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Hemoglobin C Disease

  • Author: Bryan A Mitton, MD, PhD; Chief Editor: Emmanuel C Besa, MD  more...
Updated: Oct 07, 2014


Hemoglobin C (Hb C) is one of the most common structural hemoglobin variants in the human population. Patients with hemoglobin C trait (HbAC) are phenotypically normal with no clinically evident limitations or symptoms, while those with hemoglobin C disease (Hb CC) may have a mild degree of hemolytic anemia, splenomegaly, and borderline anemia. Although the clinical complications of hemoglobin C disease are not severe, inheritance with other hemoglobinopathies such as hemoglobin S may have significant consequences, and genetic counseling and anticipatory guidance play an important role in providing care for these individuals.


Hemoglobin C (Hb C) is a structural variant of normal hemoglobin A (Hb A) caused by an amino acid substitution of lysine for glutamic acid at position six of the beta hemoglobin chain. Hemoglobin C is less soluble than hemoglobin A in red cells, likely from electrostatic interactions between positively charged β6-lysyl groups and negatively charged groups on adjacent molecules. Crystal formation may result, leading to increased blood viscosity and cellular rigidity, and shortened red cell survival.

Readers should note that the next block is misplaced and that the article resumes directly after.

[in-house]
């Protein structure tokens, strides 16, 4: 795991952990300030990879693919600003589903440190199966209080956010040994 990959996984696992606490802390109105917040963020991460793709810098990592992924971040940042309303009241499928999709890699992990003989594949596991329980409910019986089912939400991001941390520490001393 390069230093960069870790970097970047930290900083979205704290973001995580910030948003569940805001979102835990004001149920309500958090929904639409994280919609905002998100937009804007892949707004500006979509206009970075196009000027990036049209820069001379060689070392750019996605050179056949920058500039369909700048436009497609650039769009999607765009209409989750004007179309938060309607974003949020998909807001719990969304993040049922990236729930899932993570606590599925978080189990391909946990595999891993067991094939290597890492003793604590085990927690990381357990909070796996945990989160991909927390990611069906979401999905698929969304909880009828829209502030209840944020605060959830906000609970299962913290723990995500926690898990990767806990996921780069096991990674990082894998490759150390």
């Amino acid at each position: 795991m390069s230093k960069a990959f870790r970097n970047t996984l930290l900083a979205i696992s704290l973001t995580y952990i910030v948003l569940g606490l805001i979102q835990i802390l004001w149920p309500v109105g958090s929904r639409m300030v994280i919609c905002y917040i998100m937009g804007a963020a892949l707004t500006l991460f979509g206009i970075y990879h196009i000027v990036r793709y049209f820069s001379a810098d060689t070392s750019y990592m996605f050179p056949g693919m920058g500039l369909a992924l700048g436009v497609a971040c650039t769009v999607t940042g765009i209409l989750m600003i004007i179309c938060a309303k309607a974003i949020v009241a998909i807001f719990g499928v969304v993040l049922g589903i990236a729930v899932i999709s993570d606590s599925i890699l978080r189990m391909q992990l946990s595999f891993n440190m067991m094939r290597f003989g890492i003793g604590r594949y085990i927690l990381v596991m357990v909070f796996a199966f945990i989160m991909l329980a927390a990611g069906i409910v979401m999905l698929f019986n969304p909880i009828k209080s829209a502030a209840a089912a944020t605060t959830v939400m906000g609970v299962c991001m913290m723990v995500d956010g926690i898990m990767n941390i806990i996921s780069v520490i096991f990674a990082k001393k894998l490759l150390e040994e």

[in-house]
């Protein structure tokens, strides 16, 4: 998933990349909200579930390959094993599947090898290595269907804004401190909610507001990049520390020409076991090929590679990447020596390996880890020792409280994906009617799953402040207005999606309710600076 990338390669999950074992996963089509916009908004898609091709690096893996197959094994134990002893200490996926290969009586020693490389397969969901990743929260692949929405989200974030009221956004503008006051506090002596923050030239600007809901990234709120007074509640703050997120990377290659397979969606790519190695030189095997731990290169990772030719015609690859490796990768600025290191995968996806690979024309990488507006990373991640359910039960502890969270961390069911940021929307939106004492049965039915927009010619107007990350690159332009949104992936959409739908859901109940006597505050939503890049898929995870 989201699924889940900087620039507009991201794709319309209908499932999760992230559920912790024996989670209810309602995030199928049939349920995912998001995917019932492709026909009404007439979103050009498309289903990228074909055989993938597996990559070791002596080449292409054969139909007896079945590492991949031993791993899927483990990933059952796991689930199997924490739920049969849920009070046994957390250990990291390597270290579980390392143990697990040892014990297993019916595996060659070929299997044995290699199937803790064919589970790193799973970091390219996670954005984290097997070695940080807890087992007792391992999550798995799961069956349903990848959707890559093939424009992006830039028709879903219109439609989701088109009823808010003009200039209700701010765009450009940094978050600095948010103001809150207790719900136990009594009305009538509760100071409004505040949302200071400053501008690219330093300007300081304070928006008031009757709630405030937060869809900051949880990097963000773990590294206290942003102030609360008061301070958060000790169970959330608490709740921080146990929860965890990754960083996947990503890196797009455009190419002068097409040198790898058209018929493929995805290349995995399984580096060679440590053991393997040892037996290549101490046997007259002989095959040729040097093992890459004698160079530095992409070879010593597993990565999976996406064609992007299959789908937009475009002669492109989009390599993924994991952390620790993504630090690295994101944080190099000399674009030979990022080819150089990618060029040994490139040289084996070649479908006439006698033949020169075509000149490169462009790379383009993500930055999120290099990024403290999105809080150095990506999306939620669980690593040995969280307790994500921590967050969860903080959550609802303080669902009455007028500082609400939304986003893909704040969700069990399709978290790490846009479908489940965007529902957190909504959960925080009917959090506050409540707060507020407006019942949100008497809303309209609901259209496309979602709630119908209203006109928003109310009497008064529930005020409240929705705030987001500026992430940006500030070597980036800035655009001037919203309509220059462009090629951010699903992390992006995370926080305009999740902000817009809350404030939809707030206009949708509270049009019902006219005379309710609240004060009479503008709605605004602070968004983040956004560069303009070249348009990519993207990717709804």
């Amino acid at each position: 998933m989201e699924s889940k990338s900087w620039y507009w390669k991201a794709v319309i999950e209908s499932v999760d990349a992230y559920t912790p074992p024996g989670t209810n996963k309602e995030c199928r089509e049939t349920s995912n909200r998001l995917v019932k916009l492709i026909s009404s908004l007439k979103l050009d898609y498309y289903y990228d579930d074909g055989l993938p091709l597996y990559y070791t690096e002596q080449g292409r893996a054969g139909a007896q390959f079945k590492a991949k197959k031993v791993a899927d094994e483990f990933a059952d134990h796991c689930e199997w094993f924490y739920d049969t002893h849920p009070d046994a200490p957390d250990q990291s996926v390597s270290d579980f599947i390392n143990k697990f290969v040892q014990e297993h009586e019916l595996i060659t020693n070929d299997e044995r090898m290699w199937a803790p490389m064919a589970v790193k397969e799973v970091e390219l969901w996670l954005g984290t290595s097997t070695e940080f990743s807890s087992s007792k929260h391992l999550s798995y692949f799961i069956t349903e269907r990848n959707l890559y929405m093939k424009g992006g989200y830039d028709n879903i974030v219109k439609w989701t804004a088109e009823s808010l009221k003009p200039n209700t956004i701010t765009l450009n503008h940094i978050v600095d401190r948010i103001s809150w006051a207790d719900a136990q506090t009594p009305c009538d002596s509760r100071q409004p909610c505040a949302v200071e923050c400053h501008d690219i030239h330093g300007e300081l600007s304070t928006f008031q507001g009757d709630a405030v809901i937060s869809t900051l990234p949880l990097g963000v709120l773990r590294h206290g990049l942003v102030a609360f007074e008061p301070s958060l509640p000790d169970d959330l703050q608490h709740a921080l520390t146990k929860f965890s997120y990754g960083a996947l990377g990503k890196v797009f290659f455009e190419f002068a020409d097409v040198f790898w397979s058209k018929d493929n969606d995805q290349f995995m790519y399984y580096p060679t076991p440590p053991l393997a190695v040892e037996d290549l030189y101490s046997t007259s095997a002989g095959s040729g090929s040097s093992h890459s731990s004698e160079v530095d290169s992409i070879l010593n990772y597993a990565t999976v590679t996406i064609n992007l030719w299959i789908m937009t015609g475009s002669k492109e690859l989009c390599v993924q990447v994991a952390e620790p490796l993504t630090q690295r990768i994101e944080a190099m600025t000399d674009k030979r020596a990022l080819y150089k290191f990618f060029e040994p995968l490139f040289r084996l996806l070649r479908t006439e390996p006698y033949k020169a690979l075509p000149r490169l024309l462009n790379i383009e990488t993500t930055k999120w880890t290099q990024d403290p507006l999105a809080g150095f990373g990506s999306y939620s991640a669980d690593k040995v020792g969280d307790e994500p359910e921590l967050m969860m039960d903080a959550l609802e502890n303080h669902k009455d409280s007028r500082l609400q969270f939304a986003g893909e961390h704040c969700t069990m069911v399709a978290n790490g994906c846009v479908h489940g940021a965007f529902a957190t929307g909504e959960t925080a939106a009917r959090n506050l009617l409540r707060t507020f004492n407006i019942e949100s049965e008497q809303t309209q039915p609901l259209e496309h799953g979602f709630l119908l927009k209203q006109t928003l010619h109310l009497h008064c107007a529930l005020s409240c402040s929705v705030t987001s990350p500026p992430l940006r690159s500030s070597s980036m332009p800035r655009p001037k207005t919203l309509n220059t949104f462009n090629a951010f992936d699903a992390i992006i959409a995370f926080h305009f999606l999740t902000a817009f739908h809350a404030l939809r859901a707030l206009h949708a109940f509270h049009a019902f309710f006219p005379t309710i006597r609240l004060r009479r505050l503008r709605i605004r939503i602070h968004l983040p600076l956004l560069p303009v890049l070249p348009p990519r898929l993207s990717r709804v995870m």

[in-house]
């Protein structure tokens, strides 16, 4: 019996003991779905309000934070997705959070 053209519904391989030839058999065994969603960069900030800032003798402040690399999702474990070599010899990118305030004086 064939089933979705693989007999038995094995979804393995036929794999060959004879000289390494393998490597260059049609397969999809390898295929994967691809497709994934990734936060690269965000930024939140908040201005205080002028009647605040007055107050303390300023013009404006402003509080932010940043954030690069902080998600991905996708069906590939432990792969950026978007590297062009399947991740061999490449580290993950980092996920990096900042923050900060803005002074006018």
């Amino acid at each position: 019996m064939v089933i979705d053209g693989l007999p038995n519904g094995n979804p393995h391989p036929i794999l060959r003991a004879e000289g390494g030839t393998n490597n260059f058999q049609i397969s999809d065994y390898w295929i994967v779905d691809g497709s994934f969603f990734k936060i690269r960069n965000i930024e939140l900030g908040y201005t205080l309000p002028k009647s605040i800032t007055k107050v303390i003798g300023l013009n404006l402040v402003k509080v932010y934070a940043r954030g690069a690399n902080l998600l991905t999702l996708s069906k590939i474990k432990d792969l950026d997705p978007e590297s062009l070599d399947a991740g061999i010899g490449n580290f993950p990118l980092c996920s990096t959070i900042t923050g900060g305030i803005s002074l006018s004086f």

Unlike sickle cell disease, Hb C does not cause linear intracellular polymerization upon encountering intravascular areas of low oxygen tension[1] . Thus, while there is evidence for reduced red cell deformability associated with the Hb C variant (see below), vaso-occlusion does not occur. Both the heterozygous and homozygous states may induce red cell dehydration (xerocytosis), and an elevated mean corpuscular hemoglobin concentration (MCHC) may be noted on a complete blood count.

A number of studies suggest that hemoglobin C protects against malaria, providing a selective evolutionary advantage to people who express this hemoglobin variant in regions where this disease is endemic. A large case-control study in Burkina Faso found a strong association between resistance to clinical malaria and presence of the Hb C variant in both the heterozygous and the homozygous state.[2] Smaller case-control and cross-sectional studies have reported no association between Hb C and reduced incidence of parasitemia; however, one longitudinal study using family-based association analysis found a strong relationship between Hb C and protection against mild malaria, as well as a negative association between Hb C and parasitemia[2, 3, 4] .